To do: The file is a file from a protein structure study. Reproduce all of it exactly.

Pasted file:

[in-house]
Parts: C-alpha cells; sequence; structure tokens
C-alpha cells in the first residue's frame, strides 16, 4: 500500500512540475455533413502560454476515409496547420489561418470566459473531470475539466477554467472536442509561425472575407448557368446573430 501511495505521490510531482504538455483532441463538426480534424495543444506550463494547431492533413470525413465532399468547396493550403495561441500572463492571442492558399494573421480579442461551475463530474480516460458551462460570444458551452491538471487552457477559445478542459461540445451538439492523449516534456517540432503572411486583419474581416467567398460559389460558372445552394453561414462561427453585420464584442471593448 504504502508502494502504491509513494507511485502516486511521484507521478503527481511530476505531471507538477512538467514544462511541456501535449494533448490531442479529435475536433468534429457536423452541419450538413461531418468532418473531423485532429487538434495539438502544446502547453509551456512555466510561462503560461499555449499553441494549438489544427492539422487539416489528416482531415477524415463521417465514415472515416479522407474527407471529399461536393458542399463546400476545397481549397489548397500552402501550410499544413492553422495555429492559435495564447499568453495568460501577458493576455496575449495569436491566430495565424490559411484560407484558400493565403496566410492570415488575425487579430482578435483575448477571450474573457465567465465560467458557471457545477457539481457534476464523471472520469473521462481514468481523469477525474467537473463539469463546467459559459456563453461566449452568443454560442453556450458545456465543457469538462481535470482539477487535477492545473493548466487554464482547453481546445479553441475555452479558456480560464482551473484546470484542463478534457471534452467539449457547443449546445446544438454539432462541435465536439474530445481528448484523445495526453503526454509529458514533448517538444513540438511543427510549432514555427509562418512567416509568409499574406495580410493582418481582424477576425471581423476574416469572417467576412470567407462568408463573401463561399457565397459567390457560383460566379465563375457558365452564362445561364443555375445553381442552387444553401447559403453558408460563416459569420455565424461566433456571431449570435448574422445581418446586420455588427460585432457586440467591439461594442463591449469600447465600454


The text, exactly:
[in-house]
Parts: C-alpha cells; sequence; structure tokens
C-alpha cells in the first residue's frame, strides 16, 4: 500500500512540475455533413502560454476515409496547420489561418470566459473531470475539466477554467472536442509561425472575407448557368446573430 501511495505521490510531482504538455483532441463538426480534424495543444506550463494547431492533413470525413465532399468547396493550403495561441500572463492571442492558399494573421480579442461551475463530474480516460458551462460570444458551452491538471487552457477559445478542459461540445451538439492523449516534456517540432503572411486583419474581416467567398460559389460558372445552394453561414462561427453585420464584442471593448 504504502508502494502504491509513494507511485502516486511521484507521478503527481511530476505531471507538477512538467514544462511541456501535449494533448490531442479529435475536433468534429457536423452541419450538413461531418468532418473531423485532429487538434495539438502544446502547453509551456512555466510561462503560461499555449499553441494549438489544427492539422487539416489528416482531415477524415463521417465514415472515416479522407474527407471529399461536393458542399463546400476545397481549397489548397500552402501550410499544413492553422495555429492559435495564447499568453495568460501577458493576455496575449495569436491566430495565424490559411484560407484558400493565403496566410492570415488575425487579430482578435483575448477571450474573457465567465465560467458557471457545477457539481457534476464523471472520469473521462481514468481523469477525474467537473463539469463546467459559459456563453461566449452568443454560442453556450458545456465543457469538462481535470482539477487535477492545473493548466487554464482547453481546445479553441475555452479558456480560464482551473484546470484542463478534457471534452467539449457547443449546445446544438454539432462541435465536439474530445481528448484523445495526453503526454509529458514533448517538444513540438511543427510549432514555427509562418512567416509568409499574406495580410493582418481582424477576425471581423476574416469572417467576412470567407462568408463573401463561399457565397459567390457560383460566379465563375457558365452564362445561364443555375445553381442552387444553401447559403453558408460563416459569420455565424461566433456571431449570435448574422445581418446586420455588427460585432457586440467591439461594442463591449469600447465600454